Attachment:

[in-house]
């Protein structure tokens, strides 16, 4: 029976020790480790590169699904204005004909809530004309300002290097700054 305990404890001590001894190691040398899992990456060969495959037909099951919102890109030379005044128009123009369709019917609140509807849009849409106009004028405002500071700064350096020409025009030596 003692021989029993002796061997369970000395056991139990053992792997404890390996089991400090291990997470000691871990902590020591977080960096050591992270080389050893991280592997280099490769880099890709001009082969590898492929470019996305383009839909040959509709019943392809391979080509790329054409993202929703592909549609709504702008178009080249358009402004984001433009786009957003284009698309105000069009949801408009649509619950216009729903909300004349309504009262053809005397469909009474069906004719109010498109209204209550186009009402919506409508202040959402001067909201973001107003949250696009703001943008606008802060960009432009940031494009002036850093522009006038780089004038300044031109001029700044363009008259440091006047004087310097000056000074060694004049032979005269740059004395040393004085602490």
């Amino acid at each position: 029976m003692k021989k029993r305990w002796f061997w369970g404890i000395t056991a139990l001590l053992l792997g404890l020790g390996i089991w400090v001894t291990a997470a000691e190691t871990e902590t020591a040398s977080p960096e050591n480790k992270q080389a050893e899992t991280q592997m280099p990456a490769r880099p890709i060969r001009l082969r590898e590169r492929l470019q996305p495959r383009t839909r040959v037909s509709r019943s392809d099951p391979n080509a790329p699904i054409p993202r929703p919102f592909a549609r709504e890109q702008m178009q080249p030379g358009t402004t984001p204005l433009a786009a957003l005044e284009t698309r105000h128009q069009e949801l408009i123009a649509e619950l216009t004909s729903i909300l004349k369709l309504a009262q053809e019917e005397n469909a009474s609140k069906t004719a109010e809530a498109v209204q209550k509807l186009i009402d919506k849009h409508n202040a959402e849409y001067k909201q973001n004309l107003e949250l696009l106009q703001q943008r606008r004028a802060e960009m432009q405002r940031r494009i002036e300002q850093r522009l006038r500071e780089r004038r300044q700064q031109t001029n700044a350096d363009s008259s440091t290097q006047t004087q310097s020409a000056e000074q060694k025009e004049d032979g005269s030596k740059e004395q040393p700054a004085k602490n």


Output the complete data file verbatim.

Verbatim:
[in-house]
């Protein structure tokens, strides 16, 4: 029976020790480790590169699904204005004909809530004309300002290097700054 305990404890001590001894190691040398899992990456060969495959037909099951919102890109030379005044128009123009369709019917609140509807849009849409106009004028405002500071700064350096020409025009030596 003692021989029993002796061997369970000395056991139990053992792997404890390996089991400090291990997470000691871990902590020591977080960096050591992270080389050893991280592997280099490769880099890709001009082969590898492929470019996305383009839909040959509709019943392809391979080509790329054409993202929703592909549609709504702008178009080249358009402004984001433009786009957003284009698309105000069009949801408009649509619950216009729903909300004349309504009262053809005397469909009474069906004719109010498109209204209550186009009402919506409508202040959402001067909201973001107003949250696009703001943008606008802060960009432009940031494009002036850093522009006038780089004038300044031109001029700044363009008259440091006047004087310097000056000074060694004049032979005269740059004395040393004085602490």
């Amino acid at each position: 029976m003692k021989k029993r305990w002796f061997w369970g404890i000395t056991a139990l001590l053992l792997g404890l020790g390996i089991w400090v001894t291990a997470a000691e190691t871990e902590t020591a040398s977080p960096e050591n480790k992270q080389a050893e899992t991280q592997m280099p990456a490769r880099p890709i060969r001009l082969r590898e590169r492929l470019q996305p495959r383009t839909r040959v037909s509709r019943s392809d099951p391979n080509a790329p699904i054409p993202r929703p919102f592909a549609r709504e890109q702008m178009q080249p030379g358009t402004t984001p204005l433009a786009a957003l005044e284009t698309r105000h128009q069009e949801l408009i123009a649509e619950l216009t004909s729903i909300l004349k369709l309504a009262q053809e019917e005397n469909a009474s609140k069906t004719a109010e809530a498109v209204q209550k509807l186009i009402d919506k849009h409508n202040a959402e849409y001067k909201q973001n004309l107003e949250l696009l106009q703001q943008r606008r004028a802060e960009m432009q405002r940031r494009i002036e300002q850093r522009l006038r500071e780089r004038r300044q700064q031109t001029n700044a350096d363009s008259s440091t290097q006047t004087q310097s020409a000056e000074q060694k025009e004049d032979g005269s030596k740059e004395q040393p700054a004085k602490n």